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Lauren Handy Sentenced In Federal Court

Pro-Palestinian protesters have blocked highways, shut down subways, and taken over buildings. Their actions have led to many arrests however,  many of those cases have been dropped.

For instance NYU has dropped the charges against any student that was involved in the protests.

Lauren Handy, a pro-life activist, and has had the book thrown at her.

Lauren Handy, age 30, was sentenced to nearly five years in prison for her role in a blockade at the Washington Surgi-Clinic back on October 22, 2020.

Handy was among several people convicted of federal civil rights offenses for blocking access to the clinic.

According to prosecutors, one of Handy’s co-defendants forced his way into the clinic, pushing a nurse and causing her to sprain her ankle. Another co-defendant prevented a woman in labor pains from getting off the floor and entering the clinic. Inside, Handy directed others to link themselves together with locks and chains to block the doors, and one of the co-defendants even livestreamed the whole ordeal on social media. This situation lasted several hours until the police arrived and arrested those involved.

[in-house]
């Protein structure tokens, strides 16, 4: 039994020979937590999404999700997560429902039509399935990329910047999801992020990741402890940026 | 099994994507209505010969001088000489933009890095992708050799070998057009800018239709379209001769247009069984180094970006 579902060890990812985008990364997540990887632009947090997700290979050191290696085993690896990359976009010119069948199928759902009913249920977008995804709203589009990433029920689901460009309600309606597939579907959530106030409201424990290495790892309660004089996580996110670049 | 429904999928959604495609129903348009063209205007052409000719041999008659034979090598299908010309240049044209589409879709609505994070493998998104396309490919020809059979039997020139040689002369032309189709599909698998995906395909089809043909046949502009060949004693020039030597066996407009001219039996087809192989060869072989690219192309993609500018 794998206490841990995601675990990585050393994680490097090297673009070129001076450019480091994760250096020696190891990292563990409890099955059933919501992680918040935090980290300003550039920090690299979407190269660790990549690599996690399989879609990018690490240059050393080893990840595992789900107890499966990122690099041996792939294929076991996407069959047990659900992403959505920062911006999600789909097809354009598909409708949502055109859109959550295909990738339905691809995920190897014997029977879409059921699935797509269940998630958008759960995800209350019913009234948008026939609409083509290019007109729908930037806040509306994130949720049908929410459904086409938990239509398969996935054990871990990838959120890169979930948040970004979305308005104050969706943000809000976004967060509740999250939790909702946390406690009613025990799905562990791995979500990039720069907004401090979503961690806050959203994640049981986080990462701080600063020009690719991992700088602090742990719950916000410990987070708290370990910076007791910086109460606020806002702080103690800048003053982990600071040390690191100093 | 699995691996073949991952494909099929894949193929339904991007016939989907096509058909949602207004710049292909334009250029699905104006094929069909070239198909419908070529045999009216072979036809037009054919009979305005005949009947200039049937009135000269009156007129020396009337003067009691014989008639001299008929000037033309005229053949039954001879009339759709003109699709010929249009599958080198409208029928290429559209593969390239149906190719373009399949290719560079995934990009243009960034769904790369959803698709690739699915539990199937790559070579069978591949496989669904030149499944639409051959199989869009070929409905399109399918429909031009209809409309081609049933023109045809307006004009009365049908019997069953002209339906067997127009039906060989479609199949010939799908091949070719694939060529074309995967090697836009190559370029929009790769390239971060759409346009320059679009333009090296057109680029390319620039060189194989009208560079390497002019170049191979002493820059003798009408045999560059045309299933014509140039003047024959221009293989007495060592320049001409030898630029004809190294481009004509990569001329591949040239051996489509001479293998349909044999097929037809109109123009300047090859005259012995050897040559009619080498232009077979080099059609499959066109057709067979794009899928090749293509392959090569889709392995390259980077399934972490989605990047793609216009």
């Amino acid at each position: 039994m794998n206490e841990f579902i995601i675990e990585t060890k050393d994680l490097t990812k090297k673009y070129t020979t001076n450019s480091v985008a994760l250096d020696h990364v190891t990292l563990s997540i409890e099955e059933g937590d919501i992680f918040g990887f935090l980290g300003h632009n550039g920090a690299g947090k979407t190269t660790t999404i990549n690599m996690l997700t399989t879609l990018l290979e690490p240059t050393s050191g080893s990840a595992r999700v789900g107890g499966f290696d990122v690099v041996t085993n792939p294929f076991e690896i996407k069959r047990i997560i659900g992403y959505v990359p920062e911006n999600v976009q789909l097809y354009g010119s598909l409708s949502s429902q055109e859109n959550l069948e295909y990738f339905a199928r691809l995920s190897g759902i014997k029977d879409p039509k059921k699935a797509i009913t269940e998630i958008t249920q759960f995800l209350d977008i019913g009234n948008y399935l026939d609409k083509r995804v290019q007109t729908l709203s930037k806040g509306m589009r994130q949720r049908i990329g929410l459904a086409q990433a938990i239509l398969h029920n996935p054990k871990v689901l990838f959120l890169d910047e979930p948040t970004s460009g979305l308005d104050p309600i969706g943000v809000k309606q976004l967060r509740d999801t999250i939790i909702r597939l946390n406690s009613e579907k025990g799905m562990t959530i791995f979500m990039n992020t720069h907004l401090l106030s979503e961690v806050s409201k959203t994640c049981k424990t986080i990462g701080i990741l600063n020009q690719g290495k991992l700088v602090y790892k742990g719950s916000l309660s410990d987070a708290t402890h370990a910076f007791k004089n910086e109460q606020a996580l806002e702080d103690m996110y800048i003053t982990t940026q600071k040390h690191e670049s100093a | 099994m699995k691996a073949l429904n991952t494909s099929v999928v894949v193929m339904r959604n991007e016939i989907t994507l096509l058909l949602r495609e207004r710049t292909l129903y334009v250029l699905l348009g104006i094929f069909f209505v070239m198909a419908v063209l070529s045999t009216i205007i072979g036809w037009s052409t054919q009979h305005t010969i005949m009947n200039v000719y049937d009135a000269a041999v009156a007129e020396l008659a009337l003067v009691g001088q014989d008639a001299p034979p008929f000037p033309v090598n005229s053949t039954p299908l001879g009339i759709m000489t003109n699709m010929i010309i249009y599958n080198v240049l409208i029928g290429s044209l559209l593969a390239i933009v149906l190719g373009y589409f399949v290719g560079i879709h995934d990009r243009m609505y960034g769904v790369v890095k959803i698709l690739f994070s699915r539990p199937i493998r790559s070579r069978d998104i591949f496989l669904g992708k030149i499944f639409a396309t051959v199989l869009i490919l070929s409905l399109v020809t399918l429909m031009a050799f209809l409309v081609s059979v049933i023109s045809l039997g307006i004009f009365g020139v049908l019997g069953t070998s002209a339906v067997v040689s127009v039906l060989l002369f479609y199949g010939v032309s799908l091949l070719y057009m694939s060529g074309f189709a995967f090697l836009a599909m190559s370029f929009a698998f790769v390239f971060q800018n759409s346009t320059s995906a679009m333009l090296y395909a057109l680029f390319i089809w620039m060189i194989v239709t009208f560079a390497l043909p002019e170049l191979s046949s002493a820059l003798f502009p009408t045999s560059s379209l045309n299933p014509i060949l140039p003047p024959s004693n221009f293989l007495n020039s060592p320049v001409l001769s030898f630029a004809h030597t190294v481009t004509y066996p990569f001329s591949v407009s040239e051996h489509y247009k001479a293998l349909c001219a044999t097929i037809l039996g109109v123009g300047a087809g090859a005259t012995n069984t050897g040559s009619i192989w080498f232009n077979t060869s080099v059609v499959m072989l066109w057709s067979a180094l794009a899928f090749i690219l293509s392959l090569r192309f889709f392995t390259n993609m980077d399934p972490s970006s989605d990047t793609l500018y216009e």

Before receiving her sentence of four years and nine months, Handy chose not to address the court. However, her supporters were vocal, applauding and shouting words of encouragement as she was led out of the courtroom.

The judge, Colleen Kollar-Kotelly, made it clear that Handy was being punished for her actions, not her beliefs, stating, “The law does not protect violent nor obstructive conduct, nor should it.”

Apparently, violent, in this case, means chaining yourself to a door.  But attacking a motorist who turns down the wrong street during a left-wing protest and then pointing a gun at him, causing the motorist to defend himself, will get the motorist arrested.

Prosecutors had recommended a sentence of about six years, describing Handy as a ‘criminal mastermind’ behind this and potentially similar attacks on other clinics. They argued that her actions, which were broadcast to her followers, encouraged others to commit similar offenses and traumatized the victims.

On the other hand, Handy’s defense portrayed her as a compassionate activist who founded a nonprofit organization called Mercy Missions, which helps families and mothers in crisis pregnancies. They requested a much lighter sentence of only one year, emphasizing her dedication to protecting and empowering vulnerable communities.

The court also heard about Handy’s involvement in other similar incidents in Maryland and Virginia, demonstrating a pattern of behavior that contributed to the court’s decision.


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